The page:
acetylcholine it has a very short lifespan at the synapses because it degrades very quickly.

main duties

Acetylcholine is a neurotransmitter that can be excitatory or inhibitory depending on the receptors and where it is released. It can act in different places and have different functions for the body, some of the main ones being as follows.

1. Engine control

Voluntary movement of muscles it requires the action of acetylcholine to be carried out, by causing the muscular contractions necessary for movement. In this aspect, the function of acetylcholine is of the excitatory type, acting through ionotropic receptors.

2. Activity of the autonomic nervous system

Acetylcholine is one of the main components by which our body can prepare for action against different stimuli or turn off once the threat ceases. This neurotransmitter acts at the preganglionic level, that is to say in the transmission of nerve impulses between the spinal cord and the ganglion, In the sympathetic and parasympathetic systems.

In the parasympathetic system, this action also occurs at the postganglionic level, between the target organ and the lymph node. In the case of the parasympathetic system, we can observe how the action of acetylcholine produces an inhibitory effect. Among other actions helps decrease heart rate, As well as an increase in intestinal action and visceral functioning.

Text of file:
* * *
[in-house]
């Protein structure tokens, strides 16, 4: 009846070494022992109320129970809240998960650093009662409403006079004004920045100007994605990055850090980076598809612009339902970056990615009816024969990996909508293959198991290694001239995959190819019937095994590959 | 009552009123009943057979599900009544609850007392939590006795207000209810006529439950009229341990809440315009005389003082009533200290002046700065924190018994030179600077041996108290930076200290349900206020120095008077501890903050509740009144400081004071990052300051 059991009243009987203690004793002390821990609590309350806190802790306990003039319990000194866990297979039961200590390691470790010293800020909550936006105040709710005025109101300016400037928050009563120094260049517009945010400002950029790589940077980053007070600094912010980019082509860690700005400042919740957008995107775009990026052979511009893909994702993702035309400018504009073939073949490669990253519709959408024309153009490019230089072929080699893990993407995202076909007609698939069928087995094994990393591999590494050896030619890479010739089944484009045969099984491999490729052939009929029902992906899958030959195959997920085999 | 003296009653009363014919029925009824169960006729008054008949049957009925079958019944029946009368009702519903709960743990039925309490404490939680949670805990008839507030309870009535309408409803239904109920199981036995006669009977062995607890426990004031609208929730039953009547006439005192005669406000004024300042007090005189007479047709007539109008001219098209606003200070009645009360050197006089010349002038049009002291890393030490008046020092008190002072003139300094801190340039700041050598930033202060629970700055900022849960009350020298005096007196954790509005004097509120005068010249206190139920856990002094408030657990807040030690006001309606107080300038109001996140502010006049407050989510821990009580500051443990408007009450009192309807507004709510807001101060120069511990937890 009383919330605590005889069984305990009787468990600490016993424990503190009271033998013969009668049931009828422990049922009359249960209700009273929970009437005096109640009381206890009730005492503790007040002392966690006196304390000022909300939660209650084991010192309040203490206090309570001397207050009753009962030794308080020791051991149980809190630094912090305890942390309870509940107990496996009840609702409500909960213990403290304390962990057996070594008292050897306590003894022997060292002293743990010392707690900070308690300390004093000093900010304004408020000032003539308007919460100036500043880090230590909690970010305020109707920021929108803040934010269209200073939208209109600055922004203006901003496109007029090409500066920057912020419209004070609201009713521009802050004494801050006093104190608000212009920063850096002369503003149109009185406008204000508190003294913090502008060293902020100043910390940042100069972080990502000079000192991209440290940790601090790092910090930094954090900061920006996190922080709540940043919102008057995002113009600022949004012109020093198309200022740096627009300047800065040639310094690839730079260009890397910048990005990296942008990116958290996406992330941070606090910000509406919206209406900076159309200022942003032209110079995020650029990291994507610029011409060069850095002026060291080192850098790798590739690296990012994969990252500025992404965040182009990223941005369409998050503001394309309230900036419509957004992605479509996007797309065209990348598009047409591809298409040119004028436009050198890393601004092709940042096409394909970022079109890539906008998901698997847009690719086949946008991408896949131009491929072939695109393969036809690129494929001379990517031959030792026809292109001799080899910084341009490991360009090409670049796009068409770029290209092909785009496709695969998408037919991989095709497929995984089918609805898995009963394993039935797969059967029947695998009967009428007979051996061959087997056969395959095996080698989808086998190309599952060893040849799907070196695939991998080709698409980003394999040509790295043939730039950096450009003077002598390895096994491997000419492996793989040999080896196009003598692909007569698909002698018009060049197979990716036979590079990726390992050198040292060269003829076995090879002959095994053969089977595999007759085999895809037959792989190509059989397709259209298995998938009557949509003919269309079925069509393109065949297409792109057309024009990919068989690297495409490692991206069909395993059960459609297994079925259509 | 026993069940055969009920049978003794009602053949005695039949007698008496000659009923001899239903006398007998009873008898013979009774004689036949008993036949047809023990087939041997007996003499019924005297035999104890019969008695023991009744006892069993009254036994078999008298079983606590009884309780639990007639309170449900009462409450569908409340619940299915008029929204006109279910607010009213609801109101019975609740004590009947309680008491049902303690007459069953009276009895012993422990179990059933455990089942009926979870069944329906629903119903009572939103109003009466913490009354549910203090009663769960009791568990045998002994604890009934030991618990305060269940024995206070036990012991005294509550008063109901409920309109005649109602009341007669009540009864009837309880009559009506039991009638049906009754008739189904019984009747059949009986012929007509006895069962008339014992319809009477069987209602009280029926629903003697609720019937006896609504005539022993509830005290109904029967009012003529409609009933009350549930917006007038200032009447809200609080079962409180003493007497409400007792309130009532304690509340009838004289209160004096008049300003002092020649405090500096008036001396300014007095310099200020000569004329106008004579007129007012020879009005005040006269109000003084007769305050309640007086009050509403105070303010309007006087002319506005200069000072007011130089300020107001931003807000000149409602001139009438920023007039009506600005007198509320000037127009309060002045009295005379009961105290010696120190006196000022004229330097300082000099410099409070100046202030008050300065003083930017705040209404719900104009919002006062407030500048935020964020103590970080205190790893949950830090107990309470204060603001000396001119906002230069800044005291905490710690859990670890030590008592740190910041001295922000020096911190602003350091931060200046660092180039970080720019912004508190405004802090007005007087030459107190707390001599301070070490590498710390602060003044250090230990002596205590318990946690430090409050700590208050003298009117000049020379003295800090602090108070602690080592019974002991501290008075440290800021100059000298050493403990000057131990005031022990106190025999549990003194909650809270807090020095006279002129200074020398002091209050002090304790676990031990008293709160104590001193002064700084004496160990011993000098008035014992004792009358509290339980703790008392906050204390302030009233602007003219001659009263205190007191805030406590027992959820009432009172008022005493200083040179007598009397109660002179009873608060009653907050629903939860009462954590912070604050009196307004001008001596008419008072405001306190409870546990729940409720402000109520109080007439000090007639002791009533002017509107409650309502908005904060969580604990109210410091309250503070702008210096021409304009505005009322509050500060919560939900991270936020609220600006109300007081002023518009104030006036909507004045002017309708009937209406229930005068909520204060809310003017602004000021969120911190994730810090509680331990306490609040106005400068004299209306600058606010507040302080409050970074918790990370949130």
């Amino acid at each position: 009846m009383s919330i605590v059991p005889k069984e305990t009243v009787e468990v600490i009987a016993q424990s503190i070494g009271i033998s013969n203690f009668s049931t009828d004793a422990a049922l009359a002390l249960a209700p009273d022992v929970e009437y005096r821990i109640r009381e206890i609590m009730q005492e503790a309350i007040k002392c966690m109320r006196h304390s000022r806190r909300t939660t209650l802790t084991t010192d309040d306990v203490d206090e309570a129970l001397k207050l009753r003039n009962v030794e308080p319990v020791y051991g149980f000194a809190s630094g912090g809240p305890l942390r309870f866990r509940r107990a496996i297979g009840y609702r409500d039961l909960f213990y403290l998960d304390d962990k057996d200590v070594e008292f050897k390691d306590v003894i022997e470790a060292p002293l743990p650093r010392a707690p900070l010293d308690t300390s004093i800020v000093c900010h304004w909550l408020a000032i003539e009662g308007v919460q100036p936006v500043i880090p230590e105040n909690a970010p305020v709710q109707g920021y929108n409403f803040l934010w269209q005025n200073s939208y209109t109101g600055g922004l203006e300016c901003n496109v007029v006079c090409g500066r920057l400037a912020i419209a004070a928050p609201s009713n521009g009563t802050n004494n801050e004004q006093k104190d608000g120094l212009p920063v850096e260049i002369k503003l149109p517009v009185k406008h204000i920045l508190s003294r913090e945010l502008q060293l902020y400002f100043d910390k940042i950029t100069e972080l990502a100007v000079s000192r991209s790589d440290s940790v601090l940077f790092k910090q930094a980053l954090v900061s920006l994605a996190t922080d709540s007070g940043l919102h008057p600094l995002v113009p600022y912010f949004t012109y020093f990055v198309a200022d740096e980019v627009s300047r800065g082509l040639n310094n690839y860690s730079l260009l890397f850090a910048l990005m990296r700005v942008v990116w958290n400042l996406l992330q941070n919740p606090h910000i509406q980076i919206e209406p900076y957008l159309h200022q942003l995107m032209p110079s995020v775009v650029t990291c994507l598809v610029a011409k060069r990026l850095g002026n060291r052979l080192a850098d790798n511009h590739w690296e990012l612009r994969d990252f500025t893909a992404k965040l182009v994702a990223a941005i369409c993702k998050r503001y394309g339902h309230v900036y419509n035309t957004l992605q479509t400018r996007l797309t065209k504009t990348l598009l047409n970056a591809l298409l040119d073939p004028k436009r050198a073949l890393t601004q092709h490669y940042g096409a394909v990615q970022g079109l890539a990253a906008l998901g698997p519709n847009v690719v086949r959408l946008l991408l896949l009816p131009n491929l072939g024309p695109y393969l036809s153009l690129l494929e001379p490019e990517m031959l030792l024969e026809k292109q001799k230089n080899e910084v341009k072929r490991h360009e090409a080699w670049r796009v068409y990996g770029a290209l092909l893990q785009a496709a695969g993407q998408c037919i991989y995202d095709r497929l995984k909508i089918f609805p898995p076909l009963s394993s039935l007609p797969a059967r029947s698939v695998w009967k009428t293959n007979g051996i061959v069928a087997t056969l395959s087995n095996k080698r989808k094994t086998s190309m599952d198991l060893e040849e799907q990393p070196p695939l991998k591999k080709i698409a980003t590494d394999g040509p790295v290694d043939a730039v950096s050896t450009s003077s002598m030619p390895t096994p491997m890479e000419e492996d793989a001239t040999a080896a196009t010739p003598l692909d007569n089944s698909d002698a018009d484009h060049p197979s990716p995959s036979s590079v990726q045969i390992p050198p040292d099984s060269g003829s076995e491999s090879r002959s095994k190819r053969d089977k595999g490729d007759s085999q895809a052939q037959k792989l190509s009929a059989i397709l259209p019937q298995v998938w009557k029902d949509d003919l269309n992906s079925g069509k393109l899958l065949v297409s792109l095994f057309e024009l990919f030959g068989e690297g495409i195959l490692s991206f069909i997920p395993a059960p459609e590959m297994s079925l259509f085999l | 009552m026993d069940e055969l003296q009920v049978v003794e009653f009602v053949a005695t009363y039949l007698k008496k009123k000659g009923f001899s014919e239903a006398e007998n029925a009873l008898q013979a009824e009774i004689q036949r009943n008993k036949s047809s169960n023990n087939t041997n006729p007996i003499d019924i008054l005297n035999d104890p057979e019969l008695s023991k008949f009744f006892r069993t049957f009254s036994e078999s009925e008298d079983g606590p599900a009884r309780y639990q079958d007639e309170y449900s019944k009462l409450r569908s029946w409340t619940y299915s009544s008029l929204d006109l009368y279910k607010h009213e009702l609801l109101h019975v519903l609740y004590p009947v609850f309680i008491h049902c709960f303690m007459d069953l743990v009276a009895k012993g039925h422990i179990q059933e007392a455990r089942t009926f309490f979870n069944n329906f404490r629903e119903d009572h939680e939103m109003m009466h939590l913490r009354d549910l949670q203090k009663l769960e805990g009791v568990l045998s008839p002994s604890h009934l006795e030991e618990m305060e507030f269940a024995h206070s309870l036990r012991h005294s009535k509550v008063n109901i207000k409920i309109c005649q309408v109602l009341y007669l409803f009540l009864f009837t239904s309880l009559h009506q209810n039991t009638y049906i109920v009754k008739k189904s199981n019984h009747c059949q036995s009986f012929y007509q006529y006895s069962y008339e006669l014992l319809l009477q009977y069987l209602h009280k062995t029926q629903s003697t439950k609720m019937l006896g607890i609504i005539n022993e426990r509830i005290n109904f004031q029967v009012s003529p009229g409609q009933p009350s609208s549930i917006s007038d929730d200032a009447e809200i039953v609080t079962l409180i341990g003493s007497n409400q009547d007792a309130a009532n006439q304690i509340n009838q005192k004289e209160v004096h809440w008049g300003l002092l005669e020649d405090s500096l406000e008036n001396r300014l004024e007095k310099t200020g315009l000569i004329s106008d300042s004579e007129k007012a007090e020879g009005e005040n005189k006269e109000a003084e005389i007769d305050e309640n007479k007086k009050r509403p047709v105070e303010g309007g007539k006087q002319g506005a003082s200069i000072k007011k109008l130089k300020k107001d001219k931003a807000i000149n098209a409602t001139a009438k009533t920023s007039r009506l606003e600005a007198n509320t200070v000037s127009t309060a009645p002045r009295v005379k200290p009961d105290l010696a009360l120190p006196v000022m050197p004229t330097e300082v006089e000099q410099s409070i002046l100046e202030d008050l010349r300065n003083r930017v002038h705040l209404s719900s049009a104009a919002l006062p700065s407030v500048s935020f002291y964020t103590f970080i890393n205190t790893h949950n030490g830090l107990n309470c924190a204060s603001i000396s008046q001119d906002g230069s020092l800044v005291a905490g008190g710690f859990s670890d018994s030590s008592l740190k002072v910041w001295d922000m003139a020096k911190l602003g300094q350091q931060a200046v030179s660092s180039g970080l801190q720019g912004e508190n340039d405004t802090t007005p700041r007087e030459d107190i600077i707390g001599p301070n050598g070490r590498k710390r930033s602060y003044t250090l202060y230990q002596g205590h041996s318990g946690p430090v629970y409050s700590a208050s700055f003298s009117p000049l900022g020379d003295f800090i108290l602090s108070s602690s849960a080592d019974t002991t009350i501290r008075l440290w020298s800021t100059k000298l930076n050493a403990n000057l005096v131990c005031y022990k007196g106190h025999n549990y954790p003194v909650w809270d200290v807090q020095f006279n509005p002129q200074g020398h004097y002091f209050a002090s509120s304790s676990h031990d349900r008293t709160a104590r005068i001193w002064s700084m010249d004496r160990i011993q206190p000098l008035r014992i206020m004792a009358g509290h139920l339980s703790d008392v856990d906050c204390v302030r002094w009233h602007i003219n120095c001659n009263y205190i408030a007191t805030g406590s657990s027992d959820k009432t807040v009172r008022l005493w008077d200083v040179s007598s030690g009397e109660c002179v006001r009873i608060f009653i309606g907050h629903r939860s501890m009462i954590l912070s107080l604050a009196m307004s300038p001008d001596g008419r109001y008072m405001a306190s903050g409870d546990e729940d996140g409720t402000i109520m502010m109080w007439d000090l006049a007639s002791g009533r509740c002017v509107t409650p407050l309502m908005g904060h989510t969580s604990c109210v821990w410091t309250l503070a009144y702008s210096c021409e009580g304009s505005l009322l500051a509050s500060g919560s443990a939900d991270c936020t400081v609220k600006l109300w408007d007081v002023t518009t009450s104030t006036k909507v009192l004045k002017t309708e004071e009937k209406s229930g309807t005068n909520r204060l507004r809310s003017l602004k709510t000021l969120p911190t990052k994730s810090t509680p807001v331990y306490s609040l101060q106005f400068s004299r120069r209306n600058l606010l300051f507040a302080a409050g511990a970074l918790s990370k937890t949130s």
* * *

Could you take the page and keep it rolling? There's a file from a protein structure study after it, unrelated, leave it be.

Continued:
3. REM sleep

REM sleep or paradoxical sleep is affected by the action of acetylcholine, which participates in the structure of sleep and gives it different characteristics.

    4. Production and management of hormones

    Acetylcholine has it too neuroendocrine function of the pituitary gland, As its action causes an increase in the synthesis of vasopressin or a decrease in prolactin.

      5. Awareness, attention and learning

      The human being’s ability to learn through perception is largely mediated by the action of acetylcholine, as well as maintaining attention and even level of consciousness. Causes of acetylcholine that the cerebral cortex remains active and allows learning.

      6. Formation of memories

      Acetylcholine is also a substance of great importance for form memories and shape our memory, Participate in the management of the hippocampus in this area.

      7. Perception of pain

      The activity of acetylcholine is largely involved in the perception of pain.

      Bibliographical references:

      • Gómez, M. (2012). Psychobiology. CEDE PIR preparation manual 12. CEDE: Madrid.
      • Hall, JE and Guyton, AC (2006). Manual of medical physiology. 11th edition. Philadelphia, Pennsylvania: Elsevier.
      • Kandel, ER; Schwartz, JH and Jessell, TM (2001). Principles of neuroscience. Fourth edition. McGraw-Hill Inter-American. Madrid.
      • Katzung, B. (2007). Basic and Clinical Pharmacology, 10th Edition. Mc Graw Hill Medical.
      • Martín, AM and González, FJA (1988). Compendium of psychoneuropharmacology. Diaz de Santos editions.